Extrasolar – What We Think:
From the creator of indie smash hit COGS comes a decidedly different title inviting you to take an active role in the remote exploration of strange new worlds. As part of a small, crack team of qualified applicants (or so it says on your profile), you are given control of an advanced planetary rover. Use it to navigate alien expanses, snap still images of the landscapes, and transmit them back to the team on Earth.
Far from a third-person experience, Extrasolar’s reach extends beyond the game. Players will receive emails, PDF files and various other forms of media from the space exploration outfit XRI, as well as communiques from a shadowy character acting from the background. As the mysteries of the strange new worlds rise to the surface, you’ll need to weigh each side’s story and pick your allegiance.
Lose Your Mind
If you’re not familiar with ARGs (Alternative Reality Games), you’ll get a quick lesson as you register for the XRI exploration initiative. Be sure to enter a valid email address (and one you check regularly).
Your first attempt to gain access to the program will fail, citing a lack of available rovers. Your application will be kept for consideration, but there isn’t much more you can do.
You’ve Got Mail
I must admit, I was vexed by this development, and assumed that for whatever reason, I was locked out of the game. It wasn’t until later in the day that I found out that the game had already begun, even if the action wasn’t taking place on screen.
Still hitting a wall? You did just enter a valid email address to register, didn’t you?
Red Rover, Red Rover
Once you’ve addressed the registration snag, you can issue commands to your very own planetary reconnaissance vehicle. You are tasked with guiding the rover to points of interest using points on a map. Once you’ve arrived at a location, a picture is taken. Because of the distance between earth and this mystery planet, you can issue one command every hour, with an image being generated at the end of each.
You’ll be told the time of day that the rover will reach a destination, and will have to consider light levels when planning your photo. If the shots don’t have enough light, or you didn’t use the right equipment, it will be harder to identify useful data in your pics. New image tools may also become available to you should you impress the brass at XRI.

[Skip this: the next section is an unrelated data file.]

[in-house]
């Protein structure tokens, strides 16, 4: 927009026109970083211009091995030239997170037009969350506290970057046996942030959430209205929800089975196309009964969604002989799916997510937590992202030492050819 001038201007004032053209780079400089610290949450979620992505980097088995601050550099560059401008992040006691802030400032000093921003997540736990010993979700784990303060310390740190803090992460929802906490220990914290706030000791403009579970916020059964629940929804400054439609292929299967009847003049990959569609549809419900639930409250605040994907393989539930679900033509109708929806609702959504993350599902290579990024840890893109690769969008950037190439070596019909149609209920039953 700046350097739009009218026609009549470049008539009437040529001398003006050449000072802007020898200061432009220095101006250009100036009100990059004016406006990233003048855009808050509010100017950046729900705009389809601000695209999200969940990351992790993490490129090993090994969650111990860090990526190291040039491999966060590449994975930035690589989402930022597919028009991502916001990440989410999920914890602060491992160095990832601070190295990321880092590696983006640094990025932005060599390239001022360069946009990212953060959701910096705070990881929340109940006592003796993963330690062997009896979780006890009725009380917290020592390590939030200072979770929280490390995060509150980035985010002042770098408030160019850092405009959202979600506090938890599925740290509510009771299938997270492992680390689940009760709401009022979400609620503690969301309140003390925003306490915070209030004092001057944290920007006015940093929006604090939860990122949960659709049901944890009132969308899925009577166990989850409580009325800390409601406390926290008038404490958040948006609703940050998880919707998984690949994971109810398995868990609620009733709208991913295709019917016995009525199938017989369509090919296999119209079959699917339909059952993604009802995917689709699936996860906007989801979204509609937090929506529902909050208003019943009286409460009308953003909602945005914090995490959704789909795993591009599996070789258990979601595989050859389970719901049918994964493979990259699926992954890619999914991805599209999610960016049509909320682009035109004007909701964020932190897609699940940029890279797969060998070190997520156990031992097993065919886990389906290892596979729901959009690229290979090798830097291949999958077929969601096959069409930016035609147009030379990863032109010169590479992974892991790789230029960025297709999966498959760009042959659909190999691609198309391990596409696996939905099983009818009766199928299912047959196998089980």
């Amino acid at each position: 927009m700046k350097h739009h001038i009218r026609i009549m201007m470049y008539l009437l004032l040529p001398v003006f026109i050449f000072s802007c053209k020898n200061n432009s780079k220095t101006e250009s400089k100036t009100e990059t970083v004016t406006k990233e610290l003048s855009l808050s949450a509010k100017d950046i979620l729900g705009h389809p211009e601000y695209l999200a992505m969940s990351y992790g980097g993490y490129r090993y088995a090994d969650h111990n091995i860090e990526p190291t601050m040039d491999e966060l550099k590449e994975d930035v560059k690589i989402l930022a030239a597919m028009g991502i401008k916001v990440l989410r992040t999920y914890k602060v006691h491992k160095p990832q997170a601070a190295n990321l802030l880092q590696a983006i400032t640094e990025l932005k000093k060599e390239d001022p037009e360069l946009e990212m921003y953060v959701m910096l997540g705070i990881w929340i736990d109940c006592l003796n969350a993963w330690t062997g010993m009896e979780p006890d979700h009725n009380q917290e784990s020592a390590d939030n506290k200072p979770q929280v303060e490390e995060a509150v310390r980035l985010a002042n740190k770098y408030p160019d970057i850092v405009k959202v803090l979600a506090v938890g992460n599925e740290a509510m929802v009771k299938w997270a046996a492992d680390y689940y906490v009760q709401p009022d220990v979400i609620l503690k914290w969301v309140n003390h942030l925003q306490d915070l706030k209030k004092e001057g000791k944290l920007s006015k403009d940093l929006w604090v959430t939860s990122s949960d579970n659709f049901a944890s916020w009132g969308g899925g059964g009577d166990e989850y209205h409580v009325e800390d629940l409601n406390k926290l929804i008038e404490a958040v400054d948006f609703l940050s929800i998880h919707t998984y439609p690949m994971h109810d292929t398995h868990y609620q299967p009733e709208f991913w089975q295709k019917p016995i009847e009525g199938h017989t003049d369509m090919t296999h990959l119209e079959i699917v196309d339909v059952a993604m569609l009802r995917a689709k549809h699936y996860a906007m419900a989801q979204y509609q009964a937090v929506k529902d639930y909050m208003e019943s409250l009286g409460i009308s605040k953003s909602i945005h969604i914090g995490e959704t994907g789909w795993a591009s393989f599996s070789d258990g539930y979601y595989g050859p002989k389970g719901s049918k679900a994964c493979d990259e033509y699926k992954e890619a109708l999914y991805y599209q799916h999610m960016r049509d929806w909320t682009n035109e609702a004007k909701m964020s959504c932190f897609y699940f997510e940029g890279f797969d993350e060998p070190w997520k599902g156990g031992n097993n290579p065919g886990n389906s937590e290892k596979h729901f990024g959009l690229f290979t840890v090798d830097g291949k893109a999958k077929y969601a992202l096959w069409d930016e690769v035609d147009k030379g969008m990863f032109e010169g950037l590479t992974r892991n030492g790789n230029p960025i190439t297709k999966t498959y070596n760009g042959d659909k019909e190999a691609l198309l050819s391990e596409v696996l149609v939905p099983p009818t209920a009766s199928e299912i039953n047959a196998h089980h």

These images will appear in your profile once they have successfully traversed space to reach your console. Pore over them to tag and identify organisms indigenous to the planet. If you’ve met the criteria for solid image capture, the lab monkeys on earth will be able to pick out specimens from your efforts. You’ll even receive badges to commemorate certain numbers of discoveries.
As your journey progresses, you’ll have the occasional message come in asking for the completion of side tasks. You can take these on for additional accolades. The real meat of the game lies in unraveling the true secrets of the planet; as each new layer of the truth is exposed, a hidden drama begins to take shape.
Hurry Up and Wait
In a world where a quick microtransaction can have you instantly playing the next round of Candy Crush, you may find the pacing of Extrasolar to be a little daunting. You can make one move an hour, and that’s it. You can schedule up to four moves, and you can cancel any commands that aren’t already occurring, but other than that, you’ll just have to wait.
It’s a bit of a dual-edged sword, really: On the one hand, it feels as though the intensity of the narrative sluices through the cracks in the downtime. On the other, having played on and off for days now, I find that the really large discoveries pack an exceptional amount of punch.
The pared back interface also means that I have very little to do when I do check on my rover. I generally read any new notifications, scan and tag my photos, and plot my next move. Then, I typically minimalize the Extrasolar tab in my browser until the next hour mark is reached.
Sometimes I’ll forget to check in on time, remembering only later that my rover will require additional instructions. Other times, I know I’m inching ever closer to a major find, and I’m eagerly checking back to see if I can catch it with my camera in this turn.
The inter-company propaganda flicks that play on occasion also help to construct a sensation of working your way through a complex business entity. Unfortunately, some of the vocal performances in “intercepted” phone calls feel a bit forced, muddying the illusion slightly.
However you choose to play, Extrasolar is surprisingly engaging for a title whose mechanic is so simple. The lushness of the interactive vistas captured in photos – combined with a story that twists as much as the path of your rover – help to create a sense of presence, even though you’ll likely spend less than an hour a day playing. A refreshingly daring creation from developer Rob Jagnow and company.
Watch the launch trailer for Extrasolar